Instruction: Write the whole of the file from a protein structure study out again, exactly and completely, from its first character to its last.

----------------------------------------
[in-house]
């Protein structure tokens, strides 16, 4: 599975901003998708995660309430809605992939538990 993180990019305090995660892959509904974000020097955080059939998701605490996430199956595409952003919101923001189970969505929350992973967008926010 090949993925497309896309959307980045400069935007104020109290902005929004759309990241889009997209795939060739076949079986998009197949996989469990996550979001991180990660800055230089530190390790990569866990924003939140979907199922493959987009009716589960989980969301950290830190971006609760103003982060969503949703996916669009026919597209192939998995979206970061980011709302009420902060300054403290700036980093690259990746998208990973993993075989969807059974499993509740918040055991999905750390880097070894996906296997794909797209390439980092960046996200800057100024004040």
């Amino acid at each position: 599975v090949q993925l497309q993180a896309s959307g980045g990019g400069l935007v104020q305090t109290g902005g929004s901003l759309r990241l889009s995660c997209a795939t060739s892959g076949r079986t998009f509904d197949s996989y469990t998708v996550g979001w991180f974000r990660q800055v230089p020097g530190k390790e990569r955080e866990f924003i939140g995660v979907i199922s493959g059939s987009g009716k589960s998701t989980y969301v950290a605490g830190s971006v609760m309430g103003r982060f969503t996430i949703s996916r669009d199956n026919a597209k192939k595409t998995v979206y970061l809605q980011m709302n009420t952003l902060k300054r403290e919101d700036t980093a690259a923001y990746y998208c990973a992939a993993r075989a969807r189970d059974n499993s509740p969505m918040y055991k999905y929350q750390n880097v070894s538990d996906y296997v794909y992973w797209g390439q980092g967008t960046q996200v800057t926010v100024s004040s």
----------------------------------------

[in-house]
């Protein structure tokens, strides 16, 4: 599975901003998708995660309430809605992939538990 993180990019305090995660892959509904974000020097955080059939998701605490996430199956595409952003919101923001189970969505929350992973967008926010 090949993925497309896309959307980045400069935007104020109290902005929004759309990241889009997209795939060739076949079986998009197949996989469990996550979001991180990660800055230089530190390790990569866990924003939140979907199922493959987009009716589960989980969301950290830190971006609760103003982060969503949703996916669009026919597209192939998995979206970061980011709302009420902060300054403290700036980093690259990746998208990973993993075989969807059974499993509740918040055991999905750390880097070894996906296997794909797209390439980092960046996200800057100024004040």
């Amino acid at each position: 599975v090949q993925l497309q993180a896309s959307g980045g990019g400069l935007v104020q305090t109290g902005g929004s901003l759309r990241l889009s995660c997209a795939t060739s892959g076949r079986t998009f509904d197949s996989y469990t998708v996550g979001w991180f974000r990660q800055v230089p020097g530190k390790e990569r955080e866990f924003i939140g995660v979907i199922s493959g059939s987009g009716k589960s998701t989980y969301v950290a605490g830190s971006v609760m309430g103003r982060f969503t996430i949703s996916r669009d199956n026919a597209k192939k595409t998995v979206y970061l809605q980011m709302n009420t952003l902060k300054r403290e919101d700036t980093a690259a923001y990746y998208c990973a992939a993993r075989a969807r189970d059974n499993s509740p969505m918040y055991k999905y929350q750390n880097v070894s538990d996906y296997v794909y992973w797209g390439q980092g967008t960046q996200v800057t926010v100024s004040s």